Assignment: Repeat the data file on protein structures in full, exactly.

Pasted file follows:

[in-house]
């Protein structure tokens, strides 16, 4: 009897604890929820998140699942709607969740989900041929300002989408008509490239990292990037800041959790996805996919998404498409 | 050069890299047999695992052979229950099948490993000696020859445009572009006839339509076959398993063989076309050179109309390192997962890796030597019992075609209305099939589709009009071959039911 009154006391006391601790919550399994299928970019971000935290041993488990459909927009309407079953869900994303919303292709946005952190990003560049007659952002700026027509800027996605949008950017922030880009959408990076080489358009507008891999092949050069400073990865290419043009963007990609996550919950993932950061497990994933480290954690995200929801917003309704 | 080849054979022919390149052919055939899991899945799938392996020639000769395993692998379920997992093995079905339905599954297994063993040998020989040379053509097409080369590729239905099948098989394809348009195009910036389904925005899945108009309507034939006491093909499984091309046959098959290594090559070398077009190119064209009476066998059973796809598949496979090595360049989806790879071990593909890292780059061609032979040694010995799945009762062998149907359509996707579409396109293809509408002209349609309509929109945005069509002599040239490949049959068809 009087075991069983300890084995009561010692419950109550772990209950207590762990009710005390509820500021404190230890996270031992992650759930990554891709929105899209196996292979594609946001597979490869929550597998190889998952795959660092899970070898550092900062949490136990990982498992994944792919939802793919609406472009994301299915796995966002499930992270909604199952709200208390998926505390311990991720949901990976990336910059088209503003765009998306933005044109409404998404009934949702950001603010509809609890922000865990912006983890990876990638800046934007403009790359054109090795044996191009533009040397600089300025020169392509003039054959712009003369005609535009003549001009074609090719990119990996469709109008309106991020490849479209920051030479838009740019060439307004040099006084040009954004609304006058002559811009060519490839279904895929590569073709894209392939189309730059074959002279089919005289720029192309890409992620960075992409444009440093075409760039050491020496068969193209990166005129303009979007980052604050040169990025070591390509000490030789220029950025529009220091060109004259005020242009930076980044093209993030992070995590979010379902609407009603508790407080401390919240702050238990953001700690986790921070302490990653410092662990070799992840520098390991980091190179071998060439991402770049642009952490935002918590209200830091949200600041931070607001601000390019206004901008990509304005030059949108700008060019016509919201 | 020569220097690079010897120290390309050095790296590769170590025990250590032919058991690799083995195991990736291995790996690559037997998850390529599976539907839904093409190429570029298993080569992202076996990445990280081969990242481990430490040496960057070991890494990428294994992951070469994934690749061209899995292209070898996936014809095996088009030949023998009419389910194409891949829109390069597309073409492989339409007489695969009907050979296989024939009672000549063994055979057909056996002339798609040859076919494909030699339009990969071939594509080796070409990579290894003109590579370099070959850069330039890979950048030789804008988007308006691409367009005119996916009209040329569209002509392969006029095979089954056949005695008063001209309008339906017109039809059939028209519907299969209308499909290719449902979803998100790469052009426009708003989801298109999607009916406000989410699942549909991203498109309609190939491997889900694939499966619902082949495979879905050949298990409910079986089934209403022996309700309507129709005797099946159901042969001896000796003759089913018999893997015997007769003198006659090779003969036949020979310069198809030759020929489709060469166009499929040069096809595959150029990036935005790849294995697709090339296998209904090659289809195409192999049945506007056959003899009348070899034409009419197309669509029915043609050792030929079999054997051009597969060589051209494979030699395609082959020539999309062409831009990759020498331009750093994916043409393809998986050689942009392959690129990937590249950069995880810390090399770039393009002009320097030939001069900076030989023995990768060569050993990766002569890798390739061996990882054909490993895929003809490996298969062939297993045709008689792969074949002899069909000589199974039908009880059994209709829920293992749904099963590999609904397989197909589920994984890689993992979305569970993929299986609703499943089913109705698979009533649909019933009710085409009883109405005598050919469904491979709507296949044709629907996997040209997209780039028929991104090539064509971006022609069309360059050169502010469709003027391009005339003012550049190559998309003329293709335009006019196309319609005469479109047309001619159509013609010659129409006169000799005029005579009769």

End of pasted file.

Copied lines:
[in-house]
């Protein structure tokens, strides 16, 4: 009897604890929820998140699942709607969740989900041929300002989408008509490239990292990037800041959790996805996919998404498409 | 050069890299047999695992052979229950099948490993000696020859445009572009006839339509076959398993063989076309050179109309390192997962890796030597019992075609209305099939589709009009071959039911 009154006391006391601790919550399994299928970019971000935290041993488990459909927009309407079953869900994303919303292709946005952190990003560049007659952002700026027509800027996605949008950017922030880009959408990076080489358009507008891999092949050069400073990865290419043009963007990609996550919950993932950061497990994933480290954690995200929801917003309704 | 080849054979022919390149052919055939899991899945799938392996020639000769395993692998379920997992093995079905339905599954297994063993040998020989040379053509097409080369590729239905099948098989394809348009195009910036389904925005899945108009309507034939006491093909499984091309046959098959290594090559070398077009190119064209009476066998059973796809598949496979090595360049989806790879071990593909890292780059061609032979040694010995799945009762062998149907359509996707579409396109293809509408002209349609309509929109945005069509002599040239490949049959068809 009087075991069983300890084995009561010692419950109550772990209950207590762990009710005390509820500021404190230890996270031992992650759930990554891709929105899209196996292979594609946001597979490869929550597998190889998952795959660092899970070898550092900062949490136990990982498992994944792919939802793919609406472009994301299915796995966002499930992270909604199952709200208390998926505390311990991720949901990976990336910059088209503003765009998306933005044109409404998404009934949702950001603010509809609890922000865990912006983890990876990638800046934007403009790359054109090795044996191009533009040397600089300025020169392509003039054959712009003369005609535009003549001009074609090719990119990996469709109008309106991020490849479209920051030479838009740019060439307004040099006084040009954004609304006058002559811009060519490839279904895929590569073709894209392939189309730059074959002279089919005289720029192309890409992620960075992409444009440093075409760039050491020496068969193209990166005129303009979007980052604050040169990025070591390509000490030789220029950025529009220091060109004259005020242009930076980044093209993030992070995590979010379902609407009603508790407080401390919240702050238990953001700690986790921070302490990653410092662990070799992840520098390991980091190179071998060439991402770049642009952490935002918590209200830091949200600041931070607001601000390019206004901008990509304005030059949108700008060019016509919201 | 020569220097690079010897120290390309050095790296590769170590025990250590032919058991690799083995195991990736291995790996690559037997998850390529599976539907839904093409190429570029298993080569992202076996990445990280081969990242481990430490040496960057070991890494990428294994992951070469994934690749061209899995292209070898996936014809095996088009030949023998009419389910194409891949829109390069597309073409492989339409007489695969009907050979296989024939009672000549063994055979057909056996002339798609040859076919494909030699339009990969071939594509080796070409990579290894003109590579370099070959850069330039890979950048030789804008988007308006691409367009005119996916009209040329569209002509392969006029095979089954056949005695008063001209309008339906017109039809059939028209519907299969209308499909290719449902979803998100790469052009426009708003989801298109999607009916406000989410699942549909991203498109309609190939491997889900694939499966619902082949495979879905050949298990409910079986089934209403022996309700309507129709005797099946159901042969001896000796003759089913018999893997015997007769003198006659090779003969036949020979310069198809030759020929489709060469166009499929040069096809595959150029990036935005790849294995697709090339296998209904090659289809195409192999049945506007056959003899009348070899034409009419197309669509029915043609050792030929079999054997051009597969060589051209494979030699395609082959020539999309062409831009990759020498331009750093994916043409393809998986050689942009392959690129990937590249950069995880810390090399770039393009002009320097030939001069900076030989023995990768060569050993990766002569890798390739061996990882054909490993895929003809490996298969062939297993045709008689792969074949002899069909000589199974039908009880059994209709829920293992749904099963590999609904397989197909589920994984890689993992979305569970993929299986609703499943089913109705698979009533649909019933009710085409009883109405005598050919469904491979709507296949044709629907996997040209997209780039028929991104090539064509971006022609069309360059050169502010469709003027391009005339003012550049190559998309003329293709335009006019196309319609005469479109047309001619159509013609010659129409006169000799005029005579009769």